• User-Centric Innovation: Products like the Swiffer and Tide Pods were born from P&G’s design thinking approach, meeting consumers’ demands for convenience and efficiency.
  • Warby Parker:
    • Design Thinking Approach: Warby Parker disrupts the eyewear industry with a design thinking approach.
    • Customer Feedback: Warby Parker involves customers in the design process, collecting feedback on styles and preferences.
    • Direct-to-Consumer Model: By selling directly to consumers online, Warby Parker bypasses traditional retail markup, offering stylish and affordable eyewear.
    • Try-Before-You-Buy: The company offers a try-before-you-buy program, allowing customers to test frames at home before making a purchase.
  • NASA:
    • Design Thinking Approach: NASA applies design thinking to space exploration and technology development.
    • Human-Centered Spacecraft: NASA designs spacecraft with human factors in mind, considering astronauts’ comfort, safety, and performance.
    • Prototyping and Testing: The agency builds prototypes and conducts extensive testing to refine spacecraft design and ensure reliability.
    • Mars Exploration: Design thinking plays a crucial role in NASA’s mission to explore Mars, with a focus on human habitation, life support, and resource utilization.
    • Design Thinking Approach: is a nonprofit organization dedicated to using design thinking to tackle social and humanitarian challenges.
    • Human-Centered Solutions: collaborates with communities, NGOs, and governments to create human-centered solutions for issues like clean water access, healthcare, and education.
    • Empathy and Prototyping: The organization emphasizes empathy for end-users and rapid prototyping to test and iterate solutions.
    • Impactful Innovations:’s design thinking approach has led to innovations like water purification systems, healthcare delivery models, and educational tools for underserved populations.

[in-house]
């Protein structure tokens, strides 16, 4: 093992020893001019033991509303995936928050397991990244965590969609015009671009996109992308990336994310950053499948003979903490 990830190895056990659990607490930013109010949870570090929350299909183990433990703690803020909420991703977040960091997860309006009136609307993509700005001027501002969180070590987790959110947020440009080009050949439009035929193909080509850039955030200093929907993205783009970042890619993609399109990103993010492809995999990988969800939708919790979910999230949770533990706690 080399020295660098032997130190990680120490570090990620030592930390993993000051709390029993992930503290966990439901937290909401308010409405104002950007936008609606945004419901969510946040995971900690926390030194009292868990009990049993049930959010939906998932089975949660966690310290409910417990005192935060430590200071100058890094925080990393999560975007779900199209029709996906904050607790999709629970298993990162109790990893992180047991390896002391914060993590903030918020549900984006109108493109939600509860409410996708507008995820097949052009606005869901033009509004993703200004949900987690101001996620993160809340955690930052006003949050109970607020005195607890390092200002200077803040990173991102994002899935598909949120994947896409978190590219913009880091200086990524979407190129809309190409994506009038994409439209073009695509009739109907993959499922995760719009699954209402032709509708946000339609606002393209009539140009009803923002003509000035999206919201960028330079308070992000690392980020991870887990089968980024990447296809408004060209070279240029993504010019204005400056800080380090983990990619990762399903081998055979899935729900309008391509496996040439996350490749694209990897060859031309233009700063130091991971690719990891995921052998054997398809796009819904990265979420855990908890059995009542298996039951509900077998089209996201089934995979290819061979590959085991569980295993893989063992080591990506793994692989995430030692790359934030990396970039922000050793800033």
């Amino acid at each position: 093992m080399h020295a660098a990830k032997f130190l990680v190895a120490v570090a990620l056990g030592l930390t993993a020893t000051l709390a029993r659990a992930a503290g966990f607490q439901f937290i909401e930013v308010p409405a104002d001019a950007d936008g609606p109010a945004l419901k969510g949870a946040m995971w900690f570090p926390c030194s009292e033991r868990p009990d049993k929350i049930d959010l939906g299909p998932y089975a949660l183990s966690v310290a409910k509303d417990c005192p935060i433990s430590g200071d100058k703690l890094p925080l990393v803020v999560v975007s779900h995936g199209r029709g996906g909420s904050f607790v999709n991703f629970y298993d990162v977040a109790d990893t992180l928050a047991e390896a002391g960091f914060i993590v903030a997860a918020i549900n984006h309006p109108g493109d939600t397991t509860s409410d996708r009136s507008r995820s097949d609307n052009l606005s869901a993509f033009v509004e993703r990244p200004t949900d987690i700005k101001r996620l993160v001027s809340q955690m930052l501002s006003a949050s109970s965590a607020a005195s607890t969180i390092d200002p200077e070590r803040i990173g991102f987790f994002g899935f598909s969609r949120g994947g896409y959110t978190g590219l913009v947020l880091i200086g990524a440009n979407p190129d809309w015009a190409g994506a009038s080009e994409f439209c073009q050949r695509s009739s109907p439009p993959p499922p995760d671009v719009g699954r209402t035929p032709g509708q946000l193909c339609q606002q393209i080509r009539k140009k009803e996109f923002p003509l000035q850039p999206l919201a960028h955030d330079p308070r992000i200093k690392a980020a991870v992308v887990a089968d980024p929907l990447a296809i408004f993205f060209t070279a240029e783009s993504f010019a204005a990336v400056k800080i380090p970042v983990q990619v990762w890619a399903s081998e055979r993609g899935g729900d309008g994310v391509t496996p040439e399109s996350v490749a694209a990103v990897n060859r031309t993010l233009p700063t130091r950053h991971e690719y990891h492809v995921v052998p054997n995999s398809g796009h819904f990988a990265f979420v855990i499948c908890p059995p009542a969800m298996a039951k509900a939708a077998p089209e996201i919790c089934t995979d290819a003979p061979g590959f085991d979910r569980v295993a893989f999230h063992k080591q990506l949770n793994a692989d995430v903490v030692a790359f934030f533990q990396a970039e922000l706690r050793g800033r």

• Ford Smart Mobility:
    • Design Thinking Approach: Ford Smart Mobility employs design thinking to address urban mobility challenges.
    • User Research: The company conducts user research to understand urban commuters’ pain points and preferences.
    • Mobility Services: Ford offers mobility services like bike-sharing and ride-sharing, driven by insights from design thinking.
    • Collaboration: Ford collaborates with cities and partners to develop sustainable and convenient mobility solutions.
  • Airbus:
    • Design Thinking Approach: Airbus applies design thinking to aircraft design, passenger experience, and aviation solutions.
    • Passenger-Centric Design: Airbus designs aircraft interiors with a focus on passenger comfort, space efficiency, and amenities.
    • Eco-Friendly Innovation: Design thinking drives Airbus’ efforts to create more fuel-efficient and eco-friendly aircraft, reducing emissions.
    • Safety and User Experience: Safety and user experience are paramount in Airbus’ aircraft design, influenced by feedback from airlines and passengers.
  • Google:
    • Design Thinking Approach: Google uses design thinking to enhance its products and user interfaces.
    • User-Centered Design: Google prioritizes user feedback and usability testing to refine its search engine, applications, and hardware.
    • Innovation Labs: Google’s innovation labs employ design thinking principles to develop new technologies and experiences, such as Google Glass and self-driving cars.
    • Accessibility: Google’s design thinking approach extends to accessibility features, ensuring inclusivity for users with disabilities.

Key Highlights